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According to the Centers for Disease Control and Prevention, one in five people has a sexually transmitted infection (STI). Contributors to this alarmingly high statistic include the massive spread of inaccurate information and the feeling of embarrassment that comes with talking about sexual health.

With the help of Dr. Danit Brahver, a women's health specialist and family medicine physician at Summit Health, we've addressed some of the most common misconceptions that are putting people at greater risk for contracting an STI.


"I'm Not at Risk for an STI"

Everyone who is sexually active is at risk for a sexually transmitted infection. "STIs are very common, but certain populations are at higher risk for contracting specific ones," notes Dr. Brahver. “For example, HIV and syphilis tend to be more prevalent among men who have sex with men. Hepatitis C and B are much higher amongst people who use or have used intravenous drugs."

But even if you don't fit into those groups, it's important to always practice safe sex because anyone can get a sexually transmitted infection.


"If I don't have symptoms, I don't have an STI."

Many sexually transmitted infections are asymptomatic early on, including:

  • The human papillomavirus (HPV)
  • Gonorrhea
  • Chlamydia
  • Syphilis
  • HIV

"You can have symptoms, but they're usually mild and painless, and you don't even know that you have something early on," says Dr. Brahver. If these things go untreated, they may cause greater health issues down the road, including:

  • Various types of cancer
  • Infertility
  • Neurological conditions
  • Cardiac arrhythmias
  • Blood-borne infections

All of these problems create an increased risk of death, which is why it's still important to see your primary care provider for regular screening.


"I can't get an STI through oral sex."

"Many of my patients do not use condoms during oral sex," Dr. Brahver says. But you can certainly contract an STI through oral sex. In fact, HPV—which is the most common sexually transmitted infection in the United States and is spread through vaginal, anal, or oral sex—puts people at greater risk for throat cancer.


"I'm in a monogamous relationship, so I don't need to worry.”

While having multiple sexual partners does increase your chances of getting an STI, that doesn't mean it's impossible to get one if you're monogamous. There are certain steps to take to ensure a healthy sexual relationship:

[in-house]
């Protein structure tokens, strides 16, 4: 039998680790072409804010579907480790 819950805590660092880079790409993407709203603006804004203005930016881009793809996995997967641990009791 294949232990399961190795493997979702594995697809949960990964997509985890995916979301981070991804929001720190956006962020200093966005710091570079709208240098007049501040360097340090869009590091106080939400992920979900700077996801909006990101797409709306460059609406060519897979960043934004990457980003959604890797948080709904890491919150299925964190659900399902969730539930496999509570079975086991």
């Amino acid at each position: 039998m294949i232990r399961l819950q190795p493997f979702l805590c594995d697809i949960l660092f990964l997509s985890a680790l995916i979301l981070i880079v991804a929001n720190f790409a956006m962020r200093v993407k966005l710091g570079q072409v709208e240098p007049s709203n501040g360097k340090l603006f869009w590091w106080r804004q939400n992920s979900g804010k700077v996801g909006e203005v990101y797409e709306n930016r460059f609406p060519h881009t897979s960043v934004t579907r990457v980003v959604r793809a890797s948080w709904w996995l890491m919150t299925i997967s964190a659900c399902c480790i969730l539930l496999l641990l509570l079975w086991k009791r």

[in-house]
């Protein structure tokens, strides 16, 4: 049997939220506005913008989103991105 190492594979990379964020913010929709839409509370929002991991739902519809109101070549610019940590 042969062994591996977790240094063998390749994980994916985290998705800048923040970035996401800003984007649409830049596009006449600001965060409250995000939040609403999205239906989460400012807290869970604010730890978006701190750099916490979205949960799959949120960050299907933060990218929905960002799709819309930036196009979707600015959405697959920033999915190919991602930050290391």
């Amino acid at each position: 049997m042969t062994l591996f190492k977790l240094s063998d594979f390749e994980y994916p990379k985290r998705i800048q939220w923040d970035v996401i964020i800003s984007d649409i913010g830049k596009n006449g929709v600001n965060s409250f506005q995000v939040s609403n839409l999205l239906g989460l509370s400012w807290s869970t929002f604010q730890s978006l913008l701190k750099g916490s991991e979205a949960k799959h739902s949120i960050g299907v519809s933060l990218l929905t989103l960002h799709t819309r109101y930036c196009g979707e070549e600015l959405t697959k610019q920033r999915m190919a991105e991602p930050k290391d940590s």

• Get tested. "Everybody should get tested at least once," says Dr. Brahver. If you're in the beginning of a relationship, don't assume that your partner hasn't acquired an STI from former sexual encounters.
  • Be upfront—and don't be ashamed. "There are often misconceptions where people feel that they're the only person who has a disease," Dr. Brahver says, pointing to herpes as an example. "Ninety percent of adults have been exposed to herpes virus, but only three-quarters of us are symptomatic. It's not curable, but it is treatable."
  • If one partner does have an STI, use protection. "No condom is perfect," says Dr. Brahver, adding that certain infections, such as HPV and herpes, can live outside the condom. But it's still a much safer choice than no protection at all


"HIV is no longer something to worry about.”

The medical community has made strides with HIV and AIDs, but there are still challenges. "There are people living long lives that aren't having a problem, but it's not curable," Dr. Brahver says. "Health care disparities exist when we look at who is most affected by HIV. We are still seeing very high rates of new infection in young Black and Latinx men who have sex with men, while rates are declining among white men who have sex with men of any race or ethnicity. The medical community has a lot of work to do to eliminate this health care disparity.”  

A daily medication known as prEP (pre-exposure prophylaxis) is used to help prevent HIV in those who are considered high risk. However, prEP is just a small part of a comprehensive prevention strategy. It works best when used in conjunction with other preventive actions such as proper protection and regular HIV testing.


What else can be done to prevent STIs?

Dr. Brahver points to strong public health strategies as an important move forward. "We need to remove the stigma and get people more comfortable with talking about sexual health, whether it’s parents at home with their children or educators in school," she says. "We also need to focus efforts on bringing low-cost testing and preventative treatments to the most affected communities." Another important step you can take is to talk to your provider about vaccines that can reduce your risk for diseases, such as the HPV vaccine and hepatitis B vaccine.